Directed by Bob Nelson
“The Confirmation” is an unfussy comedy-drama that relies on a down-to-earth script to provide us with a good time for relaxation, also taking the opportunity to relaunch Clive Owen who was distant from an interesting role since 2012, when he starred as an MI5 officer in the political thriller, “Shadow Dancer”.
Directed by Bob Nelson from his own screenplay, the film puts aside the mediocre, pathetic tones brought by the modern comedies in detriment of a sober and more realistic approach, in a story about a sensitive eight-year-old boy who shows a gorgeous complicity with his good-hearted yet alcoholic father.
The smart boy, Anthony (Jaeden Lieberher), despite confused about religion, is preparing himself psychologically to do, all at once, the first communion and the confirmation, within one week. At church, carrying a disarming innocence, he drives the priest crazy as he confesses a total absence of sins. His mother, Bonnie (Maria Bello), and father, Walt (Owen), who no longer live together, are waiting for him outside. Anthony is going to spend the weekend with his dad while Bonnie and her wealthy boyfriend, Kyle (Matthew Modine), go out of town. Walt, a down-on-his-luck carpenter who’s not a bad guy at all, is warned by his ex to stay away from alcohol, an old problem that is still not completely put away.
The weekend brings restlessness for father and son, and not only because of the adult’s drinking problem. After finally being hired for a job, Walt realizes that his valuable toolbox, a legacy of his late father, was stolen from the back of his pickup. Moreover, he receives an eviction note, since he was unable to pay the rent on time, and his car breaks down in the middle of the street.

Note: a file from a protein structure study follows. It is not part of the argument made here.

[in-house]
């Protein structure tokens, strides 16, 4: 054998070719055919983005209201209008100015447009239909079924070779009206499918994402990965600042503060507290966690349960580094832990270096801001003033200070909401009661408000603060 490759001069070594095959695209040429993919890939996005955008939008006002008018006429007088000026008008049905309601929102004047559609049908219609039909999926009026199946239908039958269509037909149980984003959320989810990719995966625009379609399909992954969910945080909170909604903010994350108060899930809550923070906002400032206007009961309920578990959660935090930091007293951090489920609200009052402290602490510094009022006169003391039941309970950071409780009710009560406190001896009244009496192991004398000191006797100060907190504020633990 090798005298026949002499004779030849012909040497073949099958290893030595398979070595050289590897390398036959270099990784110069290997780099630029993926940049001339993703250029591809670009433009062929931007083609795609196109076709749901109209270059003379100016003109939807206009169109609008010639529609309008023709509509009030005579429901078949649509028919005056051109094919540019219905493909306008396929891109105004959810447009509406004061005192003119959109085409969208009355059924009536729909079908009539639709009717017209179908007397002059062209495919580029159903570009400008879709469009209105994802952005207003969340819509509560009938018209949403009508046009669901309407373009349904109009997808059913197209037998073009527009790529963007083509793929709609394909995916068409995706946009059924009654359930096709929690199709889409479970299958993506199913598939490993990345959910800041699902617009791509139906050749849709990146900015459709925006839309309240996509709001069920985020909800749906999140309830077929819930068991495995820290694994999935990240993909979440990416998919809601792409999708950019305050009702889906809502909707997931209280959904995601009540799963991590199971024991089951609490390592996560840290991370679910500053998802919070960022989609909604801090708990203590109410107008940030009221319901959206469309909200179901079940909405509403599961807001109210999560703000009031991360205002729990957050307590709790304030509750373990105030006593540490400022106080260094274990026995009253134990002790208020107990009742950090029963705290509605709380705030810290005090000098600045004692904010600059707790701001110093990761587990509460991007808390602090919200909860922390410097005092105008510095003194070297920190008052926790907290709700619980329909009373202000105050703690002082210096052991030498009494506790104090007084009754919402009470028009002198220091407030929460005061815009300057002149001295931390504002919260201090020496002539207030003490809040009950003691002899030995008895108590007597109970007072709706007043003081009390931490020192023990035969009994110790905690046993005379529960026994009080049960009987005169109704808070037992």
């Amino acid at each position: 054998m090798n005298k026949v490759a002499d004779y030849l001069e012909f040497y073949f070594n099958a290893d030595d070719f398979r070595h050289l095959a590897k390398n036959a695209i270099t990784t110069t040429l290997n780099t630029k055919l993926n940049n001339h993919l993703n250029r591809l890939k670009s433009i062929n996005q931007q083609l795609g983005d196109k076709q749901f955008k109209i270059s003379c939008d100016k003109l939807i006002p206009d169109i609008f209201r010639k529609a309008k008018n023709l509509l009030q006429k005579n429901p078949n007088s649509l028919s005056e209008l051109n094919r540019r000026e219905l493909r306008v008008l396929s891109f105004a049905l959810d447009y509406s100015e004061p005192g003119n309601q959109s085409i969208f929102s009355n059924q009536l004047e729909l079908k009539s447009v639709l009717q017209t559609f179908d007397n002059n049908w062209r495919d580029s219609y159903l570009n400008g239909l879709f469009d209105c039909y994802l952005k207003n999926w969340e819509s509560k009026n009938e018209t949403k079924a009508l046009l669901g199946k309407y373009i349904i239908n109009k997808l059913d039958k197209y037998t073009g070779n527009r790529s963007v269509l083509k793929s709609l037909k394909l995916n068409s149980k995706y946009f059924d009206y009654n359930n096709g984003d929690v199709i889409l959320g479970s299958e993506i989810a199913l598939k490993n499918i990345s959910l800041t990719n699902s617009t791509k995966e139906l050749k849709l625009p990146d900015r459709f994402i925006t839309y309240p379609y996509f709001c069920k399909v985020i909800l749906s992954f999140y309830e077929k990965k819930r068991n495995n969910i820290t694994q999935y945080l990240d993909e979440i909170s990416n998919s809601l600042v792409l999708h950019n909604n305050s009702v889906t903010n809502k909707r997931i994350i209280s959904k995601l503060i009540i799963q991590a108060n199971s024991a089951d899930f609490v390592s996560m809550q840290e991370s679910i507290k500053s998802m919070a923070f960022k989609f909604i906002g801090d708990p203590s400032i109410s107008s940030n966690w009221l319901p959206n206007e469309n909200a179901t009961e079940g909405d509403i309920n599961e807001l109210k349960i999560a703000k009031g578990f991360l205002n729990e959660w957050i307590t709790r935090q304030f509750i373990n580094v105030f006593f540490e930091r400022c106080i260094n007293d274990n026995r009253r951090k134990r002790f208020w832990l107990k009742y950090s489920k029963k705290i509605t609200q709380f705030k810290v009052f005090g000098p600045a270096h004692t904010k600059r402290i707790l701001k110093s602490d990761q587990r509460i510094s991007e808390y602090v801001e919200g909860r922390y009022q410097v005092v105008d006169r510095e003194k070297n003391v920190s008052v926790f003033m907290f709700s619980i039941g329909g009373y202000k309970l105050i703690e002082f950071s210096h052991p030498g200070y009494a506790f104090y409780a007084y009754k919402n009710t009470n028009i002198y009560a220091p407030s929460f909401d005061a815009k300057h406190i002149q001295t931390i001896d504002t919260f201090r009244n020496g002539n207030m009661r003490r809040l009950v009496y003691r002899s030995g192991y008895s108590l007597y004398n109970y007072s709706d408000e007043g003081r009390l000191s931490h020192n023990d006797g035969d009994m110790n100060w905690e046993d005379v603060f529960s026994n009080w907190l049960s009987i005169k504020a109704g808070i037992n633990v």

Breaking into Bonnie’s house and borrowing Kyle’s car, the penniless Walt and the gracious Anthony will undertake a persistent search throughout the town in order to find the thieves and recover the coveted tools.
A few respected ‘informers’ are contacted, cases of Vaughn (Tim Blake Nelson), a reborn Christian who let his kids play with real guns, and Drake (Patton Oswalt), who’s thrilled with the opportunity to play the private investigator and is in the center of the most hilarious situations.
Living from the perfect consonance between Owen and the young Lieberher, the story maintains an amiable disposition and an uninterrupted positive energy that never extinguishes.
Bob Nelson, who was nominated for an Oscar in 2014 for the original screenplay of the extraordinary “Nebraska” (he lost for Spike Jonze), has here an enjoyable directorial debut at the age of 59. By putting into practice a pragmatic plan of action and assuming a subdued predisposition, he created a funny, malleable, optimistic, and well-intended film.
Even not breaking new ground and feeling impetuous in some of the plot’s resolutions, “The Confirmation” throws in feel-good vibrations and a handful of jokes that really make the grade.